The use of the verb has also translated into the names of online banking platforms as well. As an example, Eastern Michigan Credit Union offers online credit unioning, but the homepage requires this description: “Welcome to Home Financial Services (aka HFS – Version 2.5.6). This is an Internet based financial service (I am sure you figured that out) offered to members of the Credit Union.” It raises the question: is the effort to completely avoid the words bank and banking really just confusing consumers?
I’m reminded of a great article published by the Credit Union Times earlier this year called, Exclude the “Credit Union” to Save the Credit Union. Sarah Snell Cooke, the author of the article, challenges readers to think about dropping the words “credit union” from their marketing efforts. It’s a complete departure from the credit unioning argument.
Rather than trying to find additional ways to make the same-old bank vs. credit union argument in their marketing efforts, marketers would be better served finding ways to emphasize (or create) real differences that separate their individual institution from all others – including both banks or credit unions. Until then, consumers will continue to do their “banking” – most likely at an institution that really doesn’t seem much different from the rest.
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The Washington Credit Union League’s Annual Convention will take place next month. And it looks like the league has found at least one way to bring the theme of this year’s conference, Evolve & Emerge, to life. Rather than distributing stacks of paper handouts, presentation slides, program books and conference agendas to every attendee, WCUL has developed a convention app for iPhone and Blackberry. The app eliminates the need for all the unnecessary paper (at least for those with smartphones). Perhaps more importantly, the app also allows attendees to receive the latest updates from the league via Twitter, create their own customized schedules, and collect contact info from other attendees they meet at the convention.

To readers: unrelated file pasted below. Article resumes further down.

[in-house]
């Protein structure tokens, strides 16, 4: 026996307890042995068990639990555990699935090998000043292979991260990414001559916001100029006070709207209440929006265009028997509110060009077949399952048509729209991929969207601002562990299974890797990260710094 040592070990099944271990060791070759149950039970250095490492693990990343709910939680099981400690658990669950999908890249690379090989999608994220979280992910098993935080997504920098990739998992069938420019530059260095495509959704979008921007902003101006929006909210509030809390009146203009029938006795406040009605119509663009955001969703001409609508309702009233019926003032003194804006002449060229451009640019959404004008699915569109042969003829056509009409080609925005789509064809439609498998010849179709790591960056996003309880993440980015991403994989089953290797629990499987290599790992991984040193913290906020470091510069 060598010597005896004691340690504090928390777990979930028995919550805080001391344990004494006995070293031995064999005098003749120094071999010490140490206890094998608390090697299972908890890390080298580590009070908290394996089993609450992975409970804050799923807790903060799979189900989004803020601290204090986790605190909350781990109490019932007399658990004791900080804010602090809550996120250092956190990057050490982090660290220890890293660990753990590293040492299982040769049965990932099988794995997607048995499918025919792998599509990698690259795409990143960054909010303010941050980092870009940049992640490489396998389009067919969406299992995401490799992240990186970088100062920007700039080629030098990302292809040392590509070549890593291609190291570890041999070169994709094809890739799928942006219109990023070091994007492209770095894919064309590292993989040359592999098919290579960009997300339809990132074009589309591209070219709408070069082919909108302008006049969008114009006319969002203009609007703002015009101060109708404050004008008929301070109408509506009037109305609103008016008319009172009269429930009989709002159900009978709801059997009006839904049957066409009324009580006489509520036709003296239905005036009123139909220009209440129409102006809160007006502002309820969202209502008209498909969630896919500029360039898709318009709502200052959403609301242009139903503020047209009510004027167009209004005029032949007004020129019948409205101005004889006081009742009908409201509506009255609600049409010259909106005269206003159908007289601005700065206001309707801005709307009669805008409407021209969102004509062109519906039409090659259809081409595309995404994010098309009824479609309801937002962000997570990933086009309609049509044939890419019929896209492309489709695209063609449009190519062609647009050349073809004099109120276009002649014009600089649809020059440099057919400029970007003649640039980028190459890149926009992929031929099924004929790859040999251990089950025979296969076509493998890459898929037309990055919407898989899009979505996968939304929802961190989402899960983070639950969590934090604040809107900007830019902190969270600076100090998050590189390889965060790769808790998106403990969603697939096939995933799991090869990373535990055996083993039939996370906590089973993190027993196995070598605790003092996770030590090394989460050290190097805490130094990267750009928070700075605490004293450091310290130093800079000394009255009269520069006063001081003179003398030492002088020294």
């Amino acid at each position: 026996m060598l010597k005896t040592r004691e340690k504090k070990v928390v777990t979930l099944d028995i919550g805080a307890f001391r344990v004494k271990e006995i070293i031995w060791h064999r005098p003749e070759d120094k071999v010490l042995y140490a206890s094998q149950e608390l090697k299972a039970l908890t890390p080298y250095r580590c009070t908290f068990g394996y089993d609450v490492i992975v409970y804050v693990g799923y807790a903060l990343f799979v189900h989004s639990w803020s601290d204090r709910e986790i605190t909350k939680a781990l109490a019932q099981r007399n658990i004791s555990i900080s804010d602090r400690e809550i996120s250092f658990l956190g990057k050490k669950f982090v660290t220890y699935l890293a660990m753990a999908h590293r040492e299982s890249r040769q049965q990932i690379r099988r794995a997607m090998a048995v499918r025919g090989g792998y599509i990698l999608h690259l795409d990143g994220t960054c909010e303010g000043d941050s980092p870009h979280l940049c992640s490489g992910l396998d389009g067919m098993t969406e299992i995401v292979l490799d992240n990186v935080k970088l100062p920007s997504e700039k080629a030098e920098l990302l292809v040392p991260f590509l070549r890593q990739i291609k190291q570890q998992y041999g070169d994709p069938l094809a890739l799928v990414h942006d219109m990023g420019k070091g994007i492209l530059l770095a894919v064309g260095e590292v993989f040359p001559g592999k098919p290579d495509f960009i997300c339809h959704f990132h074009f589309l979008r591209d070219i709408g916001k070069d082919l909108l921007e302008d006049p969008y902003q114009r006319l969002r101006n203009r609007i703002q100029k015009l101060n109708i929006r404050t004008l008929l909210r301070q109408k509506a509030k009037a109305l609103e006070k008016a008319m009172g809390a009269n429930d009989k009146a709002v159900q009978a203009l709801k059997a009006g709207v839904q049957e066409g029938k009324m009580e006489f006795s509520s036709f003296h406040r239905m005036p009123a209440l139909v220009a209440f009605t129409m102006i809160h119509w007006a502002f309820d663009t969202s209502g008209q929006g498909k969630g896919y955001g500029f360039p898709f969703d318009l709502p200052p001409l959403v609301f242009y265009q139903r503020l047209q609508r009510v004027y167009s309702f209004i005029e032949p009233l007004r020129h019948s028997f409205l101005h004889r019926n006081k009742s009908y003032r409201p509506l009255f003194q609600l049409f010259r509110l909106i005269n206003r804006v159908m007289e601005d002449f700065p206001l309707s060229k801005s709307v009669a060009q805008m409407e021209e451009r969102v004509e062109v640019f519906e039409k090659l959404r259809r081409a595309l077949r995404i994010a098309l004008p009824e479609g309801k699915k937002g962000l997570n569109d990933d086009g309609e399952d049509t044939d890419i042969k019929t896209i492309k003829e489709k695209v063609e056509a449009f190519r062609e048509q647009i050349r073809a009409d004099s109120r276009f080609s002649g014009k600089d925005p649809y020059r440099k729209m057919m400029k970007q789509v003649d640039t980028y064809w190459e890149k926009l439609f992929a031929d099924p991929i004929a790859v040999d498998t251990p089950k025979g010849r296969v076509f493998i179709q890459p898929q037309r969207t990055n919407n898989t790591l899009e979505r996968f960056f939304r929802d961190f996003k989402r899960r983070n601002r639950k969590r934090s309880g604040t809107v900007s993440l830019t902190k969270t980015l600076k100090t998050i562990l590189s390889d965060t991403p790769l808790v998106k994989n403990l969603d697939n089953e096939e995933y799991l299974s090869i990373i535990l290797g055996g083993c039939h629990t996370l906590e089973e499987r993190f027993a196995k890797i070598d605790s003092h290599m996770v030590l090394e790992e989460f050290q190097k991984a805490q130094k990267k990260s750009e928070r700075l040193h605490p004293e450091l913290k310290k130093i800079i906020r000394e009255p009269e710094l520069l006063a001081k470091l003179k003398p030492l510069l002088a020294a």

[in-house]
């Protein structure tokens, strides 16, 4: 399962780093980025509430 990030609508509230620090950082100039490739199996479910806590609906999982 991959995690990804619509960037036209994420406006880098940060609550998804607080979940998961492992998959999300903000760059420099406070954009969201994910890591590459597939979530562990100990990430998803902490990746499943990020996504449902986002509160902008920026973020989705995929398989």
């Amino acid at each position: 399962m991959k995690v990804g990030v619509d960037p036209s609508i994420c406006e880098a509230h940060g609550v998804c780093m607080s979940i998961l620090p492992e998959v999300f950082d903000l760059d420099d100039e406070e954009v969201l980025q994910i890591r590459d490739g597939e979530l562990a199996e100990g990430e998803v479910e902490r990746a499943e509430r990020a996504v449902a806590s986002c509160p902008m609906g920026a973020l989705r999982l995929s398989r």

This is the first time I’ve seen a state association develop a conference application like this for an iPhone or Blackberry (if anyone has other examples, please let me know). While I’m not planning to attend the convention, I did download the free app for iPhone to see what it’s all about.
Here’s a screenshot of the app’s homepage. Aside from the smart and easy navigation menu, I was most impressed with the integration of the league’s latest Twitter updates to the homepage. I can see this being a great way to share the latest updates and announcements with conference attendees. Beyond the league’s Twitter updates, the app also lets attendees post Twitter updates directly from the application – each of which automatically includes the hashtag established for the conference: #WaCon (bravo to WCUL for establishing a conference hashtag – it’s still something I wish all banking conferences would adopt and encourage).
The app also gives users quick access to maps of the exhibit hall and breakout session rooms, the conference schedule, and a list of exhibitors – complete with descriptions and contact information.
See more info about the iPhone app, including additional screenshots here.
The simple design and smart features of this app will certainly allow it to enhance the conference experience for attendees who use it. I’m interested to know what percentage of attendees will use the app. And, I’d like to know how the WCUL will encourage people to use it (one idea: make people pay for printed materials because the app is free). Now, if we could only get more conference organizers to offer relevant and useful tools like this.